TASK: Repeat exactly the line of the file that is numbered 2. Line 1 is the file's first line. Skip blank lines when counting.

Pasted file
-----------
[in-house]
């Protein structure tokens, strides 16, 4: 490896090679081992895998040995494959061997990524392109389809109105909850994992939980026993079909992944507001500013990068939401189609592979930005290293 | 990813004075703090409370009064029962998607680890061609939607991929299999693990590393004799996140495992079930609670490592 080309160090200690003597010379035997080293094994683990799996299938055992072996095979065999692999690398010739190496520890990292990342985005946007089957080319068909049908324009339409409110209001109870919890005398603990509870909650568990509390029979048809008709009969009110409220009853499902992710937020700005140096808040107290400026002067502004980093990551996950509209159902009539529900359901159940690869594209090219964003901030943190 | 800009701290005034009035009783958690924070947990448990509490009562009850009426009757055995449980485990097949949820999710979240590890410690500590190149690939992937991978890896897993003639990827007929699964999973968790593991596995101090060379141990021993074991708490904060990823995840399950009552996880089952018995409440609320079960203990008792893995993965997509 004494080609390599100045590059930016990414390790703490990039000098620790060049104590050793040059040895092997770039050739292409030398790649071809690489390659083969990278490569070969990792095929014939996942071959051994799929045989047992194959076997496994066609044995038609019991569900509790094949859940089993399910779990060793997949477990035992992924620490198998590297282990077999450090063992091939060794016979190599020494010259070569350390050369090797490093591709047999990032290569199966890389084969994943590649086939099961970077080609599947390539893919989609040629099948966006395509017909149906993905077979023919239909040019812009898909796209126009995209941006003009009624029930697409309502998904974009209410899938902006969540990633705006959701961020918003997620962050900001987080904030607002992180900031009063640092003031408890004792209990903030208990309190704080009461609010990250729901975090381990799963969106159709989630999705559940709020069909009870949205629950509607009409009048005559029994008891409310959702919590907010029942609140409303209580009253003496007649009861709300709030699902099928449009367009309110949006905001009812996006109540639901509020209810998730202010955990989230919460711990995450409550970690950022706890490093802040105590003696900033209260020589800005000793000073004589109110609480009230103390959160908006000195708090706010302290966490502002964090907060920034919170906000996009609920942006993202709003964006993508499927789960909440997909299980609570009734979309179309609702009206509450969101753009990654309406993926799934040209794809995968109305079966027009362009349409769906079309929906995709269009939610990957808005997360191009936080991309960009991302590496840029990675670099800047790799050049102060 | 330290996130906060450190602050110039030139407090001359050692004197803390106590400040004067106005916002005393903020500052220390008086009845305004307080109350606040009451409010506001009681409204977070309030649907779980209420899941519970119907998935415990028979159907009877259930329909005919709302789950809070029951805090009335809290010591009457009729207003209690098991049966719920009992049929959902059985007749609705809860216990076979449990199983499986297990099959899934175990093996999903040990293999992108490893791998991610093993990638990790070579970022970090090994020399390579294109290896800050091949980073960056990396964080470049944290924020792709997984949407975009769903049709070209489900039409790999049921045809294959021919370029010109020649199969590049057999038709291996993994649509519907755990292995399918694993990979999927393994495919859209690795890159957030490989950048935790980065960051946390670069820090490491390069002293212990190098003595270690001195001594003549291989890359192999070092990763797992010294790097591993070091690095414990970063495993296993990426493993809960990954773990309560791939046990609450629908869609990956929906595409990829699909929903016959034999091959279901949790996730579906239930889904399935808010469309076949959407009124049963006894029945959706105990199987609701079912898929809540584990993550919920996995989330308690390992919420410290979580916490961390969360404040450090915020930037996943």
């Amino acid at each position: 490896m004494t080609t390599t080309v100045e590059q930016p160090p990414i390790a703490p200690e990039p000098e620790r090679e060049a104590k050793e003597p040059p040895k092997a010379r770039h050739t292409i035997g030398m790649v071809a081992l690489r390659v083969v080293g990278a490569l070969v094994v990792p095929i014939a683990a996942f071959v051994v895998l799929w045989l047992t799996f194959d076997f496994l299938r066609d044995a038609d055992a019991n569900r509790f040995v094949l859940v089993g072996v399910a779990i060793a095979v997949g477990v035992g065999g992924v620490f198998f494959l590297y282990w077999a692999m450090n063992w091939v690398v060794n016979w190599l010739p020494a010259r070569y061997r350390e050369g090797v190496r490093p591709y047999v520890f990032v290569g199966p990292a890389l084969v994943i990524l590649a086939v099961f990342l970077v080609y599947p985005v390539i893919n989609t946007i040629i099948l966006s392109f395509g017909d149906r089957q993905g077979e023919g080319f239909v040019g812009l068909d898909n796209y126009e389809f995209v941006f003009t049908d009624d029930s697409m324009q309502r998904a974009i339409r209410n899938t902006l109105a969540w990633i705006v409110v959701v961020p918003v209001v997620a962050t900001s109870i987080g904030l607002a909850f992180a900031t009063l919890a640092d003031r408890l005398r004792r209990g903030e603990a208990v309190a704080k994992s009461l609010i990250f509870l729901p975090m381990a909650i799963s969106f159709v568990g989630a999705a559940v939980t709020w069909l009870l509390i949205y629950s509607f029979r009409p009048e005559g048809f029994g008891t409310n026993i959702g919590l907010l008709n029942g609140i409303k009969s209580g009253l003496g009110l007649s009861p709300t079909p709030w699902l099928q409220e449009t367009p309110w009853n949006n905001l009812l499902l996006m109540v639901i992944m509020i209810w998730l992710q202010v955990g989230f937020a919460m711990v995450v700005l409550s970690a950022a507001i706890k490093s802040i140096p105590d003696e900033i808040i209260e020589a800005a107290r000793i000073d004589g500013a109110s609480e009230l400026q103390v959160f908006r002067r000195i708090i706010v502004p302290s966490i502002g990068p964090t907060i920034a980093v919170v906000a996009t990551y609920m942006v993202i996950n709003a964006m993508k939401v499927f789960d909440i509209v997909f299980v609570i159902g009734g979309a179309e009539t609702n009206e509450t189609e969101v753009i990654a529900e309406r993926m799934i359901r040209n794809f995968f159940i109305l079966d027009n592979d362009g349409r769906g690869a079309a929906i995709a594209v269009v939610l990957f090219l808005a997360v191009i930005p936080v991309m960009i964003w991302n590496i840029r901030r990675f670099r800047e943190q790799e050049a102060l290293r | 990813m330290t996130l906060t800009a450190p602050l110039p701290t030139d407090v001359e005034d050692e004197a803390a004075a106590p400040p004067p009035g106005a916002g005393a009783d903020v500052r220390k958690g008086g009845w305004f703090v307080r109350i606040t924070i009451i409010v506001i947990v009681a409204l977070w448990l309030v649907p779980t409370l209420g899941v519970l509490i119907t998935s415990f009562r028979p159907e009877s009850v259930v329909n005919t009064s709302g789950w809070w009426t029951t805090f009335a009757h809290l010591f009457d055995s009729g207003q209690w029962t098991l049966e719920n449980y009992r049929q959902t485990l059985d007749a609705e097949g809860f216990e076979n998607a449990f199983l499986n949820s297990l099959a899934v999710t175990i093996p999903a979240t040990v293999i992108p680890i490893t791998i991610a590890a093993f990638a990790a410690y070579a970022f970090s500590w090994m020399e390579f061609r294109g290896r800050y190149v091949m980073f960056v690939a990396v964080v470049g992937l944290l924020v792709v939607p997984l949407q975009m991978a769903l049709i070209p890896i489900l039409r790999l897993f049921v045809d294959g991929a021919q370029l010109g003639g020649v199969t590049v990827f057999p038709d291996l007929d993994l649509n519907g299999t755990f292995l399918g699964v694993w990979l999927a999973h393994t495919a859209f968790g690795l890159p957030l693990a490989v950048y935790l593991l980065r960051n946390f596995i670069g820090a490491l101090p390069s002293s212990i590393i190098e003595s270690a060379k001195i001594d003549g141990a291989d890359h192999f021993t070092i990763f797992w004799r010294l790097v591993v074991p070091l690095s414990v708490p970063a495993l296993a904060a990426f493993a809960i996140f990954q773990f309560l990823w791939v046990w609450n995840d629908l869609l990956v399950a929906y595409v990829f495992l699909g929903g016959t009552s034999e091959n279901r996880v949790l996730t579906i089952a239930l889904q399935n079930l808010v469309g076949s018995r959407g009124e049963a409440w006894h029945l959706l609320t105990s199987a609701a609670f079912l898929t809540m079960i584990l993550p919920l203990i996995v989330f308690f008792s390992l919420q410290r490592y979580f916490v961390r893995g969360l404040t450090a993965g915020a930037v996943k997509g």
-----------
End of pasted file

């Protein structure tokens, strides 16, 4: 490896090679081992895998040995494959061997990524392109389809109105909850994992939980026993079909992944507001500013990068939401189609592979930005290293 | 990813004075703090409370009064029962998607680890061609939607991929299999693990590393004799996140495992079930609670490592 080309160090200690003597010379035997080293094994683990799996299938055992072996095979065999692999690398010739190496520890990292990342985005946007089957080319068909049908324009339409409110209001109870919890005398603990509870909650568990509390029979048809008709009969009110409220009853499902992710937020700005140096808040107290400026002067502004980093990551996950509209159902009539529900359901159940690869594209090219964003901030943190 | 800009701290005034009035009783958690924070947990448990509490009562009850009426009757055995449980485990097949949820999710979240590890410690500590190149690939992937991978890896897993003639990827007929699964999973968790593991596995101090060379141990021993074991708490904060990823995840399950009552996880089952018995409440609320079960203990008792893995993965997509 004494080609390599100045590059930016990414390790703490990039000098620790060049104590050793040059040895092997770039050739292409030398790649071809690489390659083969990278490569070969990792095929014939996942071959051994799929045989047992194959076997496994066609044995038609019991569900509790094949859940089993399910779990060793997949477990035992992924620490198998590297282990077999450090063992091939060794016979190599020494010259070569350390050369090797490093591709047999990032290569199966890389084969994943590649086939099961970077080609599947390539893919989609040629099948966006395509017909149906993905077979023919239909040019812009898909796209126009995209941006003009009624029930697409309502998904974009209410899938902006969540990633705006959701961020918003997620962050900001987080904030607002992180900031009063640092003031408890004792209990903030208990309190704080009461609010990250729901975090381990799963969106159709989630999705559940709020069909009870949205629950509607009409009048005559029994008891409310959702919590907010029942609140409303209580009253003496007649009861709300709030699902099928449009367009309110949006905001009812996006109540639901509020209810998730202010955990989230919460711990995450409550970690950022706890490093802040105590003696900033209260020589800005000793000073004589109110609480009230103390959160908006000195708090706010302290966490502002964090907060920034919170906000996009609920942006993202709003964006993508499927789960909440997909299980609570009734979309179309609702009206509450969101753009990654309406993926799934040209794809995968109305079966027009362009349409769906079309929906995709269009939610990957808005997360191009936080991309960009991302590496840029990675670099800047790799050049102060 | 330290996130906060450190602050110039030139407090001359050692004197803390106590400040004067106005916002005393903020500052220390008086009845305004307080109350606040009451409010506001009681409204977070309030649907779980209420899941519970119907998935415990028979159907009877259930329909005919709302789950809070029951805090009335809290010591009457009729207003209690098991049966719920009992049929959902059985007749609705809860216990076979449990199983499986297990099959899934175990093996999903040990293999992108490893791998991610093993990638990790070579970022970090090994020399390579294109290896800050091949980073960056990396964080470049944290924020792709997984949407975009769903049709070209489900039409790999049921045809294959021919370029010109020649199969590049057999038709291996993994649509519907755990292995399918694993990979999927393994495919859209690795890159957030490989950048935790980065960051946390670069820090490491390069002293212990190098003595270690001195001594003549291989890359192999070092990763797992010294790097591993070091690095414990970063495993296993990426493993809960990954773990309560791939046990609450629908869609990956929906595409990829699909929903016959034999091959279901949790996730579906239930889904399935808010469309076949959407009124049963006894029945959706105990199987609701079912898929809540584990993550919920996995989330308690390992919420410290979580916490961390969360404040450090915020930037996943």